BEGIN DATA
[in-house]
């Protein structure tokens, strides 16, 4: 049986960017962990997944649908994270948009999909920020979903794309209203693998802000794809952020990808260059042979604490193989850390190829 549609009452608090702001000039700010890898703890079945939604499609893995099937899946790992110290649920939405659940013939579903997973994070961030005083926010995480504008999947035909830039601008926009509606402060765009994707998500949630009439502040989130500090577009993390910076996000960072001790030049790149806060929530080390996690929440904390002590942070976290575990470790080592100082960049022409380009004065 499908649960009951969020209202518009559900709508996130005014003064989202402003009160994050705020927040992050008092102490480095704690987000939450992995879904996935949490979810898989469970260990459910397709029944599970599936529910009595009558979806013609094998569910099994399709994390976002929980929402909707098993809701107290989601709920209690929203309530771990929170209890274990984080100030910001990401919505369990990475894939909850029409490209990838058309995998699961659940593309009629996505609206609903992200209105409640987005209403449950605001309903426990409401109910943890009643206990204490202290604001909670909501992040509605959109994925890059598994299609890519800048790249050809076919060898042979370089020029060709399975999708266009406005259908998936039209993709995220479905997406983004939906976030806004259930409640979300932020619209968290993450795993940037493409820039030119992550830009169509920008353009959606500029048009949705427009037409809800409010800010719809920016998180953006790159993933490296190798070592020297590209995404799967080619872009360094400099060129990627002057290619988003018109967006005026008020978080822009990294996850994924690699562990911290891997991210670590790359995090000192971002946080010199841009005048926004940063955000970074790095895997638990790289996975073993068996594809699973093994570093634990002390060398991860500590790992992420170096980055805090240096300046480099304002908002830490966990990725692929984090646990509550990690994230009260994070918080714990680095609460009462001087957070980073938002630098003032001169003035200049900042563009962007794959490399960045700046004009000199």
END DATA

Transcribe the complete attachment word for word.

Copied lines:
[in-house]
């Protein structure tokens, strides 16, 4: 049986960017962990997944649908994270948009999909920020979903794309209203693998802000794809952020990808260059042979604490193989850390190829 549609009452608090702001000039700010890898703890079945939604499609893995099937899946790992110290649920939405659940013939579903997973994070961030005083926010995480504008999947035909830039601008926009509606402060765009994707998500949630009439502040989130500090577009993390910076996000960072001790030049790149806060929530080390996690929440904390002590942070976290575990470790080592100082960049022409380009004065 499908649960009951969020209202518009559900709508996130005014003064989202402003009160994050705020927040992050008092102490480095704690987000939450992995879904996935949490979810898989469970260990459910397709029944599970599936529910009595009558979806013609094998569910099994399709994390976002929980929402909707098993809701107290989601709920209690929203309530771990929170209890274990984080100030910001990401919505369990990475894939909850029409490209990838058309995998699961659940593309009629996505609206609903992200209105409640987005209403449950605001309903426990409401109910943890009643206990204490202290604001909670909501992040509605959109994925890059598994299609890519800048790249050809076919060898042979370089020029060709399975999708266009406005259908998936039209993709995220479905997406983004939906976030806004259930409640979300932020619209968290993450795993940037493409820039030119992550830009169509920008353009959606500029048009949705427009037409809800409010800010719809920016998180953006790159993933490296190798070592020297590209995404799967080619872009360094400099060129990627002057290619988003018109967006005026008020978080822009990294996850994924690699562990911290891997991210670590790359995090000192971002946080010199841009005048926004940063955000970074790095895997638990790289996975073993068996594809699973093994570093634990002390060398991860500590790992992420170096980055805090240096300046480099304002908002830490966990990725692929984090646990509550990690994230009260994070918080714990680095609460009462001087957070980073938002630098003032001169003035200049900042563009962007794959490399960045700046004009000199």